A new study has linked folic acid supplements in pregnancy with a 39% lower risk of autistic disorder in the offspring but experts have urged caution in interpreting the results.
Doctors have long recommended that women aiming to fall pregnant take folic acid supplements before they conceive and during pregnancy because they lower the risk of neural tube defects like spina bifida.
However, a new Norwegian study of 85,176 children published in the journal JAMA today found that maternal consumption of folic acid from four weeks before to eight weeks after conception was linked with a lower risk of the child developing autistic disorder.
Autism spectrum disorders include autistic disorder, Asperger syndrome and pervasive developmental disorder-not otherwise specified (PDD-NOS).
The researchers analysed data from the Norwegian Mother and Child Cohort Study, tracking children born between 2002 and 2008.
Results were adjusted for maternal education level, year of birth and the number of live children the mother had delivered.
The authors found 0.1% of the children whose mothers took folic acid developed autistic disorder, compared to 0.21% of the children whose mothers did not take folic acid in pregnancy.
In other words, maternal folic acid supplementation was linked with 39% lower odds of autistic disorder in the offspring.
“No association was found with Asperger syndrome or PDD-NOS, but power was limited,” the researchers said in their paper.
“Use of prenatal folic acid supplements around the time of conception was associated with a lower risk of autistic disorder in the MoBa cohort. Although these findings cannot establish causality, they do support prenatal folic acid supplementation.”
Co-author of the study, Dr Pål Surén from the Norwegian Institute of Public Health, said the women studied in this project were recruited from all 19 counties of Norway, and all categories of education and income levels were well represented.
“It is true that socially disadvantaged women were underrepresented, but the vast majority of Norwegian women are not socially disadvantaged,” he said.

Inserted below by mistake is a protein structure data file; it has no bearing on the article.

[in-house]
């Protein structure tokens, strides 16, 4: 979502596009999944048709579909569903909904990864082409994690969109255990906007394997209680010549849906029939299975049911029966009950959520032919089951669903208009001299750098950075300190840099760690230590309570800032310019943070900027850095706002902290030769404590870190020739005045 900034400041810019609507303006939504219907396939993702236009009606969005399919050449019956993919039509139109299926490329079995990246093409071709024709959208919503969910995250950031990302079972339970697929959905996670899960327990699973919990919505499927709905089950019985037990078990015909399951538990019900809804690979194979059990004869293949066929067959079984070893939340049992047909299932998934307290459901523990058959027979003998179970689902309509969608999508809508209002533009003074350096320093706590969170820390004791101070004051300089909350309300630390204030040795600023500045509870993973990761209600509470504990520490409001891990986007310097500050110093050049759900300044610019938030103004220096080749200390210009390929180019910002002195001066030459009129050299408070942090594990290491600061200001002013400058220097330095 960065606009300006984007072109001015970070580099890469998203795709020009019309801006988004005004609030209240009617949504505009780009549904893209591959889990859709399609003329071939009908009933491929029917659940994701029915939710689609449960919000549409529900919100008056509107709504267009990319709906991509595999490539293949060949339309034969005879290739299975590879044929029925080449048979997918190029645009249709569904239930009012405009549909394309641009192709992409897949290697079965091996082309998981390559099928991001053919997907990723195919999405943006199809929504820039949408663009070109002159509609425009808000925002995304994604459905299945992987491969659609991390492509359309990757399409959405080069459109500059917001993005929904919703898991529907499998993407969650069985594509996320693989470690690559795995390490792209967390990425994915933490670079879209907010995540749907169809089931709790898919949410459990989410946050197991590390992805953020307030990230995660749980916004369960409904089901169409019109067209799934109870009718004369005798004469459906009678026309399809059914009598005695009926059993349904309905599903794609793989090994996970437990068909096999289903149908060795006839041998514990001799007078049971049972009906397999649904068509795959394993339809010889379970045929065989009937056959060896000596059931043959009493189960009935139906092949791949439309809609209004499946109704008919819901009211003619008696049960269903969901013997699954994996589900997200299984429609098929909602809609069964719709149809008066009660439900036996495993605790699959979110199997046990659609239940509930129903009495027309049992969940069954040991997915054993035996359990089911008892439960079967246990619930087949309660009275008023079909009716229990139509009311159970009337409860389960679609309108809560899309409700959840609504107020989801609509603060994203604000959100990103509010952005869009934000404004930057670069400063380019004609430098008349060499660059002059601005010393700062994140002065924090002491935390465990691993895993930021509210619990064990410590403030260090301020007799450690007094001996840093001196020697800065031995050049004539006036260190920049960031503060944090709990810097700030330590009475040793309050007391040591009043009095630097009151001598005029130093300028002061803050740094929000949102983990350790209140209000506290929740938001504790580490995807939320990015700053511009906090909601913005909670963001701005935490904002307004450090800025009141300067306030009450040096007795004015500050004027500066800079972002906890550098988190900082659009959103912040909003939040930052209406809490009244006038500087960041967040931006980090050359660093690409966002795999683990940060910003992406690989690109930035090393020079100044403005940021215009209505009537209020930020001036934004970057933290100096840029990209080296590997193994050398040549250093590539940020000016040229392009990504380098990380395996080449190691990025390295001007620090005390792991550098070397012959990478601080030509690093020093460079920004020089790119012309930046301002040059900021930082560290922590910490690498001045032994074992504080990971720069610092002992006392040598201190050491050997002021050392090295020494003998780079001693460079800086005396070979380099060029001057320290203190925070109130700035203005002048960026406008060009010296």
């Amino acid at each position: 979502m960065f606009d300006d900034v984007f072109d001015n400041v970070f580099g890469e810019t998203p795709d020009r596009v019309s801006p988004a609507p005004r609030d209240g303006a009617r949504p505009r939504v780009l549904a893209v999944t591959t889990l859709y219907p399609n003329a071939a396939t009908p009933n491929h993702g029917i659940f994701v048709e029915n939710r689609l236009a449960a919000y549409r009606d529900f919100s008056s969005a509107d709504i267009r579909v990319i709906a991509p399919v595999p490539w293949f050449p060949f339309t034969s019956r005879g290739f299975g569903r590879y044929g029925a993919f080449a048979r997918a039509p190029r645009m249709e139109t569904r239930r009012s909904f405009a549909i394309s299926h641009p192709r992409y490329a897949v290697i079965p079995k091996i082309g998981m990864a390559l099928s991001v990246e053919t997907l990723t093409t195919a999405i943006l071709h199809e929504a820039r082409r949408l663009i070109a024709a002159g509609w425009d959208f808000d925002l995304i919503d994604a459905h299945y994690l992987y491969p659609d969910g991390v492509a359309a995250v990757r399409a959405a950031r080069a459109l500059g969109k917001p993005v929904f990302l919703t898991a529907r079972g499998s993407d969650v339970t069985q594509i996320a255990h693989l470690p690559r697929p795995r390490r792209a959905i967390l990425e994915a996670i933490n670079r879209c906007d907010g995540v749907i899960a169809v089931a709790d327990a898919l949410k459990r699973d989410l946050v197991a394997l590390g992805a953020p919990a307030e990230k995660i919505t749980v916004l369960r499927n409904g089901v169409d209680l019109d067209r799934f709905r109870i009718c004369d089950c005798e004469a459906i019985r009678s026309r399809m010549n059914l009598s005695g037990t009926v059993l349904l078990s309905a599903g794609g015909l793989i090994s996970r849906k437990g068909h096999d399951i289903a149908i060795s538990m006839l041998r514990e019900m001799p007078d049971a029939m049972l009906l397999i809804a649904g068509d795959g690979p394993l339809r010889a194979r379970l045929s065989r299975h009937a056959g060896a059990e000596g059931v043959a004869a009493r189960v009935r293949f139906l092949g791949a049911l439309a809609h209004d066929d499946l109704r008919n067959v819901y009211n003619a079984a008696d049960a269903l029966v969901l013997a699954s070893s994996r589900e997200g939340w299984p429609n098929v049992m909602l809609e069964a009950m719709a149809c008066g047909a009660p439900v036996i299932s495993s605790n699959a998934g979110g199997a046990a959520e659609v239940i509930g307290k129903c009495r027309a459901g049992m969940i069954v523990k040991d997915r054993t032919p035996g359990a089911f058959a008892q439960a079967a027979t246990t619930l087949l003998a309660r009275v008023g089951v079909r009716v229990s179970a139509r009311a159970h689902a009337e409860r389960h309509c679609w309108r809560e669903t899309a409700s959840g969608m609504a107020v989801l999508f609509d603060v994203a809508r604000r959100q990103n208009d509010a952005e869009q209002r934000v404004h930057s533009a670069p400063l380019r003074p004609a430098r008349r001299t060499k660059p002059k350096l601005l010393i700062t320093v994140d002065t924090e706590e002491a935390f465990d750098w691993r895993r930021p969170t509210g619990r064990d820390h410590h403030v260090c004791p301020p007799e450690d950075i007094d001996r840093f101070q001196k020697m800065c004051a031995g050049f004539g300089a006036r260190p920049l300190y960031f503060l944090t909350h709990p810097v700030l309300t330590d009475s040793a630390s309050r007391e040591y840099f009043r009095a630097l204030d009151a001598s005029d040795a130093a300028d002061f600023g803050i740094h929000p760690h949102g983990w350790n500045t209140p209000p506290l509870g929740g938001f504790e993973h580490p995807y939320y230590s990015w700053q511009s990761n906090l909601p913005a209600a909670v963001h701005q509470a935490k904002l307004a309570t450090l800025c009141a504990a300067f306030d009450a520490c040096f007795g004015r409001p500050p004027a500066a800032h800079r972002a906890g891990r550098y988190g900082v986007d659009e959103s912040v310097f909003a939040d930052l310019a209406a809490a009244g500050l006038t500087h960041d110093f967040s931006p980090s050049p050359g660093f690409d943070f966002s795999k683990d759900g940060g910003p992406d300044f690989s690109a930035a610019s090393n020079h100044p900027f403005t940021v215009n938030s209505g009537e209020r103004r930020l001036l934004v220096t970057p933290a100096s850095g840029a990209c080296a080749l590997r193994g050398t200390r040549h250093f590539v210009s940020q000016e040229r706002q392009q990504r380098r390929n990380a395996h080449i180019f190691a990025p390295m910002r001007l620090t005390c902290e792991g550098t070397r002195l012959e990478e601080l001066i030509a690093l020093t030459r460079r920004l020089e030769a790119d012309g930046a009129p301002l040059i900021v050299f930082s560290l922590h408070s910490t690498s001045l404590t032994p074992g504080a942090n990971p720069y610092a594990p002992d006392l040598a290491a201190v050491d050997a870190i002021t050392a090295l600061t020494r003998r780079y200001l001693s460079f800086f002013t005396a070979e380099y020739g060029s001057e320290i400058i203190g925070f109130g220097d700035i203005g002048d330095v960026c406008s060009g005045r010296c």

“Furthermore, we do not have reason to believe that the association between folic acid use and autism risk is considerably influenced by selection bias in the cohort. When we compared the MoBa population to the general Norwegian population, we obtained similar estimates of relative risk,” he said.
“And if we were to speculate about the potential effects of folic acid in socially disadvantaged women, I would think it would be greater, given that they are likely to have poorer diets, with a lower intake of dietary folate.”
Andrew Whitehouse an autism expert at the Telethon Institute for Child Health Research, University of Western Australia, said the study was well-conducted and showed that “mothers who took folic acid prior to conception and during the early stages of pregnancy had a reduced likelihood of having a child with autism.”
“The findings only indicated a reduced-risk for Autistic Disorder, and not for the less severe forms of autism such as Asperger’s Disorder or Pervasive Developmental Disorder- Not Otherwise Specified,” said Dr Whitehouse, who was not involved in the study.
“The main word of caution is that the researchers have only identified an association and they cannot determine whether folic acid causes a reduced risk of autism spectrum disorder.”
A second, very important finding, is that folic acid supplementation did not lead to an increased risk for autism spectrum disorder diagnoses, he said.
“We know that folic acid is important for the reduction of neural-tube defects, and Australia has been fortifying flour since September 2009,” said Dr Whitehouse.
“These findings indicate that this fortification doesn’t lead to other un-forecast problems, such as increasing risk for autism spectrum disorder. This is very comforting.”